Valley of the Sponges Dive Site, St. Eustatius

Good morning, I’m finally getting around to actual dive photos I took on my last trip to the Caribbean, here’s a little window into a dive-site called “Valley of the Sponges”. The morning we did this dive a small boat came from shore over to our ship and picked me and two other Smithsonian friends up and off we went for a three hour, two tank dive. Because St. Eustatius is one big volcano we had to go almost two miles offshore to get to this dive-site, it’s for sure the furthest I have ever been from any given shore. I remember we were already soaked before we even got to the drop-site because of high winds, big waves and a tiny boat, good thing I had already put on my wetsuit.

Sponges, Sponges, Everywhere!

Sponges are great filter feeders If you do any diving anywhere, you will see sponges everywhere. Some of them are more colorful than corals, and some of them you can sit in. All sponges are water pumps and filters, which makes them useful in the sea and in our reefs. Sponges don’t move, they sit there, eat, and get fat. (Reminds me of one of my old girlfriends. She had the same complexion and personality as a sponge.) A typical sponge can pump 20,000 times its own volume in water through its cells in one day. All that water is also filtered by the sponge using “choanocytes,” which are just tiny, cone-shaped towers with sticky cells on them to catch food. Each tower has one flagellum, or hair-like thing

Rock Beauty Angelfish: a Finicky Feeder Best Left in the Sea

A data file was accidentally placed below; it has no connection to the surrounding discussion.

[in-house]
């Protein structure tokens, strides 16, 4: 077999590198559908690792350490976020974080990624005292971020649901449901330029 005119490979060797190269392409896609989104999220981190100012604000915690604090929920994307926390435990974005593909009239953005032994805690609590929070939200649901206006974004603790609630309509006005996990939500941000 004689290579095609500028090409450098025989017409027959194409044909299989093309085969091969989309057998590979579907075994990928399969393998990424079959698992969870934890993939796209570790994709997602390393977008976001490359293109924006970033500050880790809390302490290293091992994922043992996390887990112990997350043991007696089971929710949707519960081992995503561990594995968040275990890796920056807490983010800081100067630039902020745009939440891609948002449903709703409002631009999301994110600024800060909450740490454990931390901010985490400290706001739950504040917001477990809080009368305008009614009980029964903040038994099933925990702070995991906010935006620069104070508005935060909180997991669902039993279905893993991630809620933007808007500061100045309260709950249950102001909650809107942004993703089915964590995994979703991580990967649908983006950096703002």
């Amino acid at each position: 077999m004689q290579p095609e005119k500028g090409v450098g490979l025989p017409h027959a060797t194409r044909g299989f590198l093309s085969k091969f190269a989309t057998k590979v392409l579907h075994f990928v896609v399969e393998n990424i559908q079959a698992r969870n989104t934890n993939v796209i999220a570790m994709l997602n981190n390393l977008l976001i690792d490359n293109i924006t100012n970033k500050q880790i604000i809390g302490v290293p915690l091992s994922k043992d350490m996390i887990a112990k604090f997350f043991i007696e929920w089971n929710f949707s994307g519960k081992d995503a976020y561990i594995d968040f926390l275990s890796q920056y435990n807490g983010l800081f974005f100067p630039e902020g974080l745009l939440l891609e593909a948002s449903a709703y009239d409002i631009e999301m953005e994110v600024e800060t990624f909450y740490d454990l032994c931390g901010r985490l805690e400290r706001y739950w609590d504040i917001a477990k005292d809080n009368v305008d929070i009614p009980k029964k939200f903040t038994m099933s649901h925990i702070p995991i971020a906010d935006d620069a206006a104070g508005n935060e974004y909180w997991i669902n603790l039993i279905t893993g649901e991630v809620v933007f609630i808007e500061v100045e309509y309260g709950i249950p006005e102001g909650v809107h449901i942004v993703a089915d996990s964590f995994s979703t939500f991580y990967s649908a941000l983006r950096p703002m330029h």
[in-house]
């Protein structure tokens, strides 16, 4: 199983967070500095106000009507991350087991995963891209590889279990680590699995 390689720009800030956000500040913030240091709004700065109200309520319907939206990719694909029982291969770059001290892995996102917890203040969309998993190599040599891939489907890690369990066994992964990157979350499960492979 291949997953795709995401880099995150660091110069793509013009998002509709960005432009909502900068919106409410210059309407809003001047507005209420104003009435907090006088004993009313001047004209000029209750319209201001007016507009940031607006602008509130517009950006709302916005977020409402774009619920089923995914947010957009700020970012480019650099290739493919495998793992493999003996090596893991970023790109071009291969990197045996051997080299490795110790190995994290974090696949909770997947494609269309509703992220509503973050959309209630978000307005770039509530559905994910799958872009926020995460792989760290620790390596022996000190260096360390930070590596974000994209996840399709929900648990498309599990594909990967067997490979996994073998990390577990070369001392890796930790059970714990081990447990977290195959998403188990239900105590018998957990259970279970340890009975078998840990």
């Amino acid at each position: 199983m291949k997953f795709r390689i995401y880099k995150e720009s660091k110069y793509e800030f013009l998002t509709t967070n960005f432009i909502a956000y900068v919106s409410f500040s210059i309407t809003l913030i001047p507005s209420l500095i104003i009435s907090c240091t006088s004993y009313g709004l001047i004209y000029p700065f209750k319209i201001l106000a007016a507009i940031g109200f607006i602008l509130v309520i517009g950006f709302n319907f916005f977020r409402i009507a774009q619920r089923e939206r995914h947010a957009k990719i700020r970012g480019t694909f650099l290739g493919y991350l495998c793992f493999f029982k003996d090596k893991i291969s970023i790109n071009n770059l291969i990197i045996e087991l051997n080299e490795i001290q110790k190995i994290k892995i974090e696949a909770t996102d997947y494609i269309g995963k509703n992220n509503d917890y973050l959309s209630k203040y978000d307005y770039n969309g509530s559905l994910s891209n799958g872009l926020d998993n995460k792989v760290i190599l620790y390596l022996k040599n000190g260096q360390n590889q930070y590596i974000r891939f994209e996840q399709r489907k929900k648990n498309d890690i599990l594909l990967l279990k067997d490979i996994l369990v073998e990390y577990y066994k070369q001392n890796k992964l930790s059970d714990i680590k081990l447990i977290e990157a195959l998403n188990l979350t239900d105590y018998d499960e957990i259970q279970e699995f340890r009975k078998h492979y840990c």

Rock Beauty Angelfish (Holacanthus tricolor)On one of my earliest dives down in the Florida Keys back in the 1990s, a gorgeous yellow and black angelfish caught my attention as I drifted over a section of reef. In my mind’s eye, I envision the angel hovering boldly above a large barrel sponge, but I can’t be sure whether that’s actually how it happened or just an idyllic memory. In any case, I was taken with its distinctive appearance and wondered whether it might make a good aquarium candidate. As anyone familiar with the fauna of the tropical western Atlantic has already guessed, the angel I saw back then was a rock beauty (Holacanthus tricolor)—a species that, unfortunately, tends to fare poorly in marine aquaria and is generally best left to advanced fishkeepers or, better yet, in the ocean where it can beguile other divers. I’ll get into why in just a moment.Physical traits H. tricolor is laterally compressed (flattened from side to side) and, in typical angel fashion, sports a sharp, backward curving spine on the gill cover (operculum). As alluded above, this species is yellow on the anterior portion of the body and on the caudal fin and black from behind the gills to the caudal peduncle (base of the tail). The margin of the anal fin, the edge of the operculum, and the opercular spine are orange.
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